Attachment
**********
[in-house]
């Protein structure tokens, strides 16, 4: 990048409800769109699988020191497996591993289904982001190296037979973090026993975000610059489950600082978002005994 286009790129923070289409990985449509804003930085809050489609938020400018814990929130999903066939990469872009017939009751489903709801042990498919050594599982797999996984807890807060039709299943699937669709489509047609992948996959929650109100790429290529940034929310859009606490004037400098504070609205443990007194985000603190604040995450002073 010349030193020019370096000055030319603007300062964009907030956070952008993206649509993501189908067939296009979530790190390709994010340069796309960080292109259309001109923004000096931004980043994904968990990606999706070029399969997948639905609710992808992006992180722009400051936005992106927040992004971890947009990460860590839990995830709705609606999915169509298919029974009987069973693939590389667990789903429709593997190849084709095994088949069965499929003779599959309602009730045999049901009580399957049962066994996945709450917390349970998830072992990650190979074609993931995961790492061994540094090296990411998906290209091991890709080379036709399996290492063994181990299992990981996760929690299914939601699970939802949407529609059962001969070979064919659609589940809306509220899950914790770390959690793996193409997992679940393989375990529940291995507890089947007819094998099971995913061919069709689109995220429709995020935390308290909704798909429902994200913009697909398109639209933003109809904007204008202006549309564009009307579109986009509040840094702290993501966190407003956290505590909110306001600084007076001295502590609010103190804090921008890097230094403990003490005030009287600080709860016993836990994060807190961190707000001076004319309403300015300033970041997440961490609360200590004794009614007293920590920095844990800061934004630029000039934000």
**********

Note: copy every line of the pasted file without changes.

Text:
[in-house]
């Protein structure tokens, strides 16, 4: 990048409800769109699988020191497996591993289904982001190296037979973090026993975000610059489950600082978002005994 286009790129923070289409990985449509804003930085809050489609938020400018814990929130999903066939990469872009017939009751489903709801042990498919050594599982797999996984807890807060039709299943699937669709489509047609992948996959929650109100790429290529940034929310859009606490004037400098504070609205443990007194985000603190604040995450002073 010349030193020019370096000055030319603007300062964009907030956070952008993206649509993501189908067939296009979530790190390709994010340069796309960080292109259309001109923004000096931004980043994904968990990606999706070029399969997948639905609710992808992006992180722009400051936005992106927040992004971890947009990460860590839990995830709705609606999915169509298919029974009987069973693939590389667990789903429709593997190849084709095994088949069965499929003779599959309602009730045999049901009580399957049962066994996945709450917390349970998830072992990650190979074609993931995961790492061994540094090296990411998906290209091991890709080379036709399996290492063994181990299992990981996760929690299914939601699970939802949407529609059962001969070979064919659609589940809306509220899950914790770390959690793996193409997992679940393989375990529940291995507890089947007819094998099971995913061919069709689109995220429709995020935390308290909704798909429902994200913009697909398109639209933003109809904007204008202006549309564009009307579109986009509040840094702290993501966190407003956290505590909110306001600084007076001295502590609010103190804090921008890097230094403990003490005030009287600080709860016993836990994060807190961190707000001076004319309403300015300033970041997440961490609360200590004794009614007293920590920095844990800061934004630029000039934000």